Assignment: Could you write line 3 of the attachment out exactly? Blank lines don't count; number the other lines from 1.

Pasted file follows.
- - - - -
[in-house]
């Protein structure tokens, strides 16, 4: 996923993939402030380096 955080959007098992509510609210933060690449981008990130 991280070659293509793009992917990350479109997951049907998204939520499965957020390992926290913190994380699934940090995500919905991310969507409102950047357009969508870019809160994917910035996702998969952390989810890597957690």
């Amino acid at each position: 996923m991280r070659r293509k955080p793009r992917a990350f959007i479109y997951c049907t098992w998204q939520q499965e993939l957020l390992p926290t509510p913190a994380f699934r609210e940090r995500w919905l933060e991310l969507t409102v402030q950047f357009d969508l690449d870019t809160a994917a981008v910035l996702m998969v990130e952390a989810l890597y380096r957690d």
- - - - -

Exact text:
């Amino acid at each position: 996923m991280r070659r293509k955080p793009r992917a990350f959007i479109y997951c049907t098992w998204q939520q499965e993939l957020l390992p926290t509510p913190a994380f699934r609210e940090r995500w919905l933060e991310l969507t409102v402030q950047f357009d969508l690449d870019t809160a994917a981008v910035l996702m998969v990130e952390a989810l890597y380096r957690d």